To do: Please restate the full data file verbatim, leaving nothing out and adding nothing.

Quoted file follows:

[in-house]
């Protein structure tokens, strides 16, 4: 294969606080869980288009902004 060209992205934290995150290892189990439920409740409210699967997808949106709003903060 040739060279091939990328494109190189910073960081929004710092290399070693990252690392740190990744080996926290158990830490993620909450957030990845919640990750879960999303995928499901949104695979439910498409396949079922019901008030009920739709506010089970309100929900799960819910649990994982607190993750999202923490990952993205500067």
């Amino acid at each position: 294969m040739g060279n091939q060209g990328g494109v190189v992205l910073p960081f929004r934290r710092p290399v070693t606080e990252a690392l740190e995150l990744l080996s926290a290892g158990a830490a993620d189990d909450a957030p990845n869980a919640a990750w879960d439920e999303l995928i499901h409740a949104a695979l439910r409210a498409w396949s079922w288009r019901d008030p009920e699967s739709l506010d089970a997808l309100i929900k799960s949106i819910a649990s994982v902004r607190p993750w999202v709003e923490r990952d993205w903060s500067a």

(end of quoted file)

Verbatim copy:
[in-house]
């Protein structure tokens, strides 16, 4: 294969606080869980288009902004 060209992205934290995150290892189990439920409740409210699967997808949106709003903060 040739060279091939990328494109190189910073960081929004710092290399070693990252690392740190990744080996926290158990830490993620909450957030990845919640990750879960999303995928499901949104695979439910498409396949079922019901008030009920739709506010089970309100929900799960819910649990994982607190993750999202923490990952993205500067």
């Amino acid at each position: 294969m040739g060279n091939q060209g990328g494109v190189v992205l910073p960081f929004r934290r710092p290399v070693t606080e990252a690392l740190e995150l990744l080996s926290a290892g158990a830490a993620d189990d909450a957030p990845n869980a919640a990750w879960d439920e999303l995928i499901h409740a949104a695979l439910r409210a498409w396949s079922w288009r019901d008030p009920e699967s739709l506010d089970a997808l309100i929900k799960s949106i819910a649990s994982v902004r607190p993750w999202v709003e923490r990952d993205w903060s500067a």